Once again it looks as if the Dow Industrials’ winning streak (now at eight straight sessions) may be in jeopardy, but it would be foolish to underestimate the bulls’ ability to turn things around, especially late in the session.
“These days, opening indications and actual closing prices are two very different animals,” Barry Ritholtz noted earlier at the Big Picture. He has a precise summation of how the bull vs bear battle has gone during the past several months:
In the face of massive liquidity of QE2, there remains a firm bid beneath this market. So far, losses have been modest to minuscule, with selling pressure well contained. M&A, share buybacks, anything but disappointing earnings are an excuse to put on the rally caps. Even dips are an excuse to buy. (We are running 53% cash on specific name selling, not overall market calls).
The bears are bloody but unbowed — they know a correction is imminent. But the bulls have heard this line for nigh on two years, and yet still the market still powers higher. The Dow, S&P and Nasdaq are all at multi-year highs. There is a difference between being early — a matter of days or weeks — and wrong. So far, the bears have been wrong.
Eventually, the grizzlies must be fed. They have their champions, including various Fed Hawks, who are terrified of an inflationary spiral. Lacker, Plosser and Fisher may be mortal enemies of price instability, but they are friends of Yogi and Boo-Boo and Baloo, well known amongst ursines for their opposition to easy money. And easy money is a bull’s best friend.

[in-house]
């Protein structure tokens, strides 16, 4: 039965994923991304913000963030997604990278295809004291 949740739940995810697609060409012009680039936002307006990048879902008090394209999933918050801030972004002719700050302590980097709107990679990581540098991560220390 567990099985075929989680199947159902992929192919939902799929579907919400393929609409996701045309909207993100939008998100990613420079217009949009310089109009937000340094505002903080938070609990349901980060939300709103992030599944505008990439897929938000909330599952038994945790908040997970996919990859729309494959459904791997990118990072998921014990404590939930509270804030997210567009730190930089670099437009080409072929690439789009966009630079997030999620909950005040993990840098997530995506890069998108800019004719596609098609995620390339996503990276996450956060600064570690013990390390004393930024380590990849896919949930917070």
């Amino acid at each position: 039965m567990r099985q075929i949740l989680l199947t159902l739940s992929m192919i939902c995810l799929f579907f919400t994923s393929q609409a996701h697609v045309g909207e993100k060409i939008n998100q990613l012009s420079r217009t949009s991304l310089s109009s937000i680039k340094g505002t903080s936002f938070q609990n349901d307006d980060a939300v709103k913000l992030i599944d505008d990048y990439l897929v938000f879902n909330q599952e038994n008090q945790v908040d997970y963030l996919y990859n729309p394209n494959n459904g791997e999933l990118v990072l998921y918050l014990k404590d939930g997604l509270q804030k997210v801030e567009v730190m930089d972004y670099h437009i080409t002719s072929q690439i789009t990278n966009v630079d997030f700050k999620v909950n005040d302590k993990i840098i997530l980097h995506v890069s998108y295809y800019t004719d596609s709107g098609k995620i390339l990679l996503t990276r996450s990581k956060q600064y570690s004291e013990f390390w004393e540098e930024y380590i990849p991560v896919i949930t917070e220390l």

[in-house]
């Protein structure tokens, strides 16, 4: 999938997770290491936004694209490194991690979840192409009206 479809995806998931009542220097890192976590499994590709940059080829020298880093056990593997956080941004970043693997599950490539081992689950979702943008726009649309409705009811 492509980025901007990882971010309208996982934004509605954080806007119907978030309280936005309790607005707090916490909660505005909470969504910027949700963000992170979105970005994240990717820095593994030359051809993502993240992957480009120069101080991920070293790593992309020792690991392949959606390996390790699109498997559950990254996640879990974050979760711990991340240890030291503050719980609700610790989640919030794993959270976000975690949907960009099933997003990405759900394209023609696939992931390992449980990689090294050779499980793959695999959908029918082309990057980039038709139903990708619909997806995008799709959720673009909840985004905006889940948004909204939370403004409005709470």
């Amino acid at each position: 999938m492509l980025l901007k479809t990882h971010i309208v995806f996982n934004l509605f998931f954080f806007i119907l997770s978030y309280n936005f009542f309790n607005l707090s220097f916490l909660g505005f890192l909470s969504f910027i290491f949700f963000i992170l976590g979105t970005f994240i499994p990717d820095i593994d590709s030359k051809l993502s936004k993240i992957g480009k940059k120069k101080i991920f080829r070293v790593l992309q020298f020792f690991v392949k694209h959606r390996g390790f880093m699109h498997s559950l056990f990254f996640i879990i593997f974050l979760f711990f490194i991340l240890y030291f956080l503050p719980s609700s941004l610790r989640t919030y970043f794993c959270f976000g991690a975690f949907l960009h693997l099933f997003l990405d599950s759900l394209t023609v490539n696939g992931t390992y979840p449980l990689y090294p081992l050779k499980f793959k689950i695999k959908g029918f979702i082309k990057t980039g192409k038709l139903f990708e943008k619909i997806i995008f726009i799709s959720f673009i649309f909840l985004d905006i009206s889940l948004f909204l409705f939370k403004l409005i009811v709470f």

Even the most ardent bull knows that this too, will pass. The bears will have their day, before their next bout of hibernation.
The 64 trillion question: When?
When, indeed. No one can say for sure, but from our vantage, the market’s run reminds us of one of those police chases that pop up occasionally on cable news channels in the middle of a slow day.
TV cameras in helicopters track the action as the fleeing suspect manages to maneuver around all sorts of obstacles or impediments, craftily finding ways to elude the cops. Highways, side-streets, wrong way on a one-way road, running red lights, riding in the breakdown lane to skirt traffic jams — the guy just finds a way to keep on going.
Similarly, the stock market has dodged and evaded one potential road block after another: Ireland’s banking problems and eventual requests for EU assistance; concerns about Portugal and Spain; ongoing misery in the housing market, with prices showing signs of buckling again, and a pipeline of foreclosures clogged by shoddy loan documentation; a weak job market where the best feature is that it’s not getting worse; talk of global food shortages; awful fiscal positions of states and municipalities; soaring commodity prices, which threaten to crimp profit margins, stoke inflation and burden consumers; and popular uprisings in the Middle East, the world’s most volatile region.
Each of those issues remain unresolved and each alone has presented the equivalent of a spike strip for the stock market as it speeds down the highway. In each instance, the market has maneuvered around it, or run over it and kept going, even if it means shredded tires and riding on rims.
How many times does the driver look hopelessly cornered, only to find an escape? He pulls off the highway to avoid a jam, but finds traffic backed up on a busy street. No matter, he just drives up onto the sidewalk.
And so it has been with stocks, incredibly avoiding all obstacles, not getting cornered into a big selloff. Even if the DJIA’s streak gets broken, it’s unlikely to be much of a setback. This car, engineered by the Fed with bullet-proof glass and puncture-resistant tires, speeds on.